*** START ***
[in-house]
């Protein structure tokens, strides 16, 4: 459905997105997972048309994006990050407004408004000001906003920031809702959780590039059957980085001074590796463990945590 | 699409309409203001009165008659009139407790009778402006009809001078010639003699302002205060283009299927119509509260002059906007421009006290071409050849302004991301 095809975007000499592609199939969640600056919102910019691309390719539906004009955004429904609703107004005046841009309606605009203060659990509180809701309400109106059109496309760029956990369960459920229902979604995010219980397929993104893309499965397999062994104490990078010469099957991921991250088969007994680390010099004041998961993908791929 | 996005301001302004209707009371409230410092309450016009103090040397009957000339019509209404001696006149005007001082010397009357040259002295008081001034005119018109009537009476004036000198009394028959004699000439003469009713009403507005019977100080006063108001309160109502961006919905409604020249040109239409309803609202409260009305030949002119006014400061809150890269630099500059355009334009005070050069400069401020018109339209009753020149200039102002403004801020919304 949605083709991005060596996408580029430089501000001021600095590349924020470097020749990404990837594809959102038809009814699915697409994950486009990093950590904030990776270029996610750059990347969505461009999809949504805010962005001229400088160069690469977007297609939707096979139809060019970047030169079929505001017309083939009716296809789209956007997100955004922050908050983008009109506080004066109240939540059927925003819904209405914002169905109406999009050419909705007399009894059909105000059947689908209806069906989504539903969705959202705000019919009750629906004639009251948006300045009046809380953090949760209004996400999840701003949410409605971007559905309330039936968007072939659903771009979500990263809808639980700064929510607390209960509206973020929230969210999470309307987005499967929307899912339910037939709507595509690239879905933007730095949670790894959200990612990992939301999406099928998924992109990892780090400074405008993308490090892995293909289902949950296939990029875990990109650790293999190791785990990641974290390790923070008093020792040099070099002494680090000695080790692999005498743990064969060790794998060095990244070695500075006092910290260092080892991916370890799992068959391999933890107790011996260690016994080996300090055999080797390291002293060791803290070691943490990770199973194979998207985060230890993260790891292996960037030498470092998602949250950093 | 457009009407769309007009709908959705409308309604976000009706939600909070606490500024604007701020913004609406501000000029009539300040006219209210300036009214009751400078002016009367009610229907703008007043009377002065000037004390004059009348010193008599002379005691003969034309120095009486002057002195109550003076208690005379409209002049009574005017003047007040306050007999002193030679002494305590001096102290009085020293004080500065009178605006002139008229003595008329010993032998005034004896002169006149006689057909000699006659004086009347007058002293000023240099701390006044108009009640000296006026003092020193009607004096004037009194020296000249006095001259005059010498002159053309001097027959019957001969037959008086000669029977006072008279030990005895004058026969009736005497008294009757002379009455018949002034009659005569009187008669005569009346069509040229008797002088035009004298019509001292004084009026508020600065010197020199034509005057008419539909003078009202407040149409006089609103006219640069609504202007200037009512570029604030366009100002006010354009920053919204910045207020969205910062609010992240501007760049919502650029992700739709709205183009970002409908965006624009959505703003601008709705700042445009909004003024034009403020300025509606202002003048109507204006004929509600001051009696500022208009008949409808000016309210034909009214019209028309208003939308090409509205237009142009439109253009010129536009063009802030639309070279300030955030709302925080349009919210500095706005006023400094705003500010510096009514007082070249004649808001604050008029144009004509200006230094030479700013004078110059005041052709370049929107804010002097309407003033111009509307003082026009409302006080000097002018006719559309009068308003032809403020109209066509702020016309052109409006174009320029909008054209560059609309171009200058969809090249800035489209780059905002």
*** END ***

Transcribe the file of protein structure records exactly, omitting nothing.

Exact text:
[in-house]
């Protein structure tokens, strides 16, 4: 459905997105997972048309994006990050407004408004000001906003920031809702959780590039059957980085001074590796463990945590 | 699409309409203001009165008659009139407790009778402006009809001078010639003699302002205060283009299927119509509260002059906007421009006290071409050849302004991301 095809975007000499592609199939969640600056919102910019691309390719539906004009955004429904609703107004005046841009309606605009203060659990509180809701309400109106059109496309760029956990369960459920229902979604995010219980397929993104893309499965397999062994104490990078010469099957991921991250088969007994680390010099004041998961993908791929 | 996005301001302004209707009371409230410092309450016009103090040397009957000339019509209404001696006149005007001082010397009357040259002295008081001034005119018109009537009476004036000198009394028959004699000439003469009713009403507005019977100080006063108001309160109502961006919905409604020249040109239409309803609202409260009305030949002119006014400061809150890269630099500059355009334009005070050069400069401020018109339209009753020149200039102002403004801020919304 949605083709991005060596996408580029430089501000001021600095590349924020470097020749990404990837594809959102038809009814699915697409994950486009990093950590904030990776270029996610750059990347969505461009999809949504805010962005001229400088160069690469977007297609939707096979139809060019970047030169079929505001017309083939009716296809789209956007997100955004922050908050983008009109506080004066109240939540059927925003819904209405914002169905109406999009050419909705007399009894059909105000059947689908209806069906989504539903969705959202705000019919009750629906004639009251948006300045009046809380953090949760209004996400999840701003949410409605971007559905309330039936968007072939659903771009979500990263809808639980700064929510607390209960509206973020929230969210999470309307987005499967929307899912339910037939709507595509690239879905933007730095949670790894959200990612990992939301999406099928998924992109990892780090400074405008993308490090892995293909289902949950296939990029875990990109650790293999190791785990990641974290390790923070008093020792040099070099002494680090000695080790692999005498743990064969060790794998060095990244070695500075006092910290260092080892991916370890799992068959391999933890107790011996260690016994080996300090055999080797390291002293060791803290070691943490990770199973194979998207985060230890993260790891292996960037030498470092998602949250950093 | 457009009407769309007009709908959705409308309604976000009706939600909070606490500024604007701020913004609406501000000029009539300040006219209210300036009214009751400078002016009367009610229907703008007043009377002065000037004390004059009348010193008599002379005691003969034309120095009486002057002195109550003076208690005379409209002049009574005017003047007040306050007999002193030679002494305590001096102290009085020293004080500065009178605006002139008229003595008329010993032998005034004896002169006149006689057909000699006659004086009347007058002293000023240099701390006044108009009640000296006026003092020193009607004096004037009194020296000249006095001259005059010498002159053309001097027959019957001969037959008086000669029977006072008279030990005895004058026969009736005497008294009757002379009455018949002034009659005569009187008669005569009346069509040229008797002088035009004298019509001292004084009026508020600065010197020199034509005057008419539909003078009202407040149409006089609103006219640069609504202007200037009512570029604030366009100002006010354009920053919204910045207020969205910062609010992240501007760049919502650029992700739709709205183009970002409908965006624009959505703003601008709705700042445009909004003024034009403020300025509606202002003048109507204006004929509600001051009696500022208009008949409808000016309210034909009214019209028309208003939308090409509205237009142009439109253009010129536009063009802030639309070279300030955030709302925080349009919210500095706005006023400094705003500010510096009514007082070249004649808001604050008029144009004509200006230094030479700013004078110059005041052709370049929107804010002097309407003033111009509307003082026009409302006080000097002018006719559309009068308003032809403020109209066509702020016309052109409006174009320029909008054209560059609309171009200058969809090249800035489209780059905002």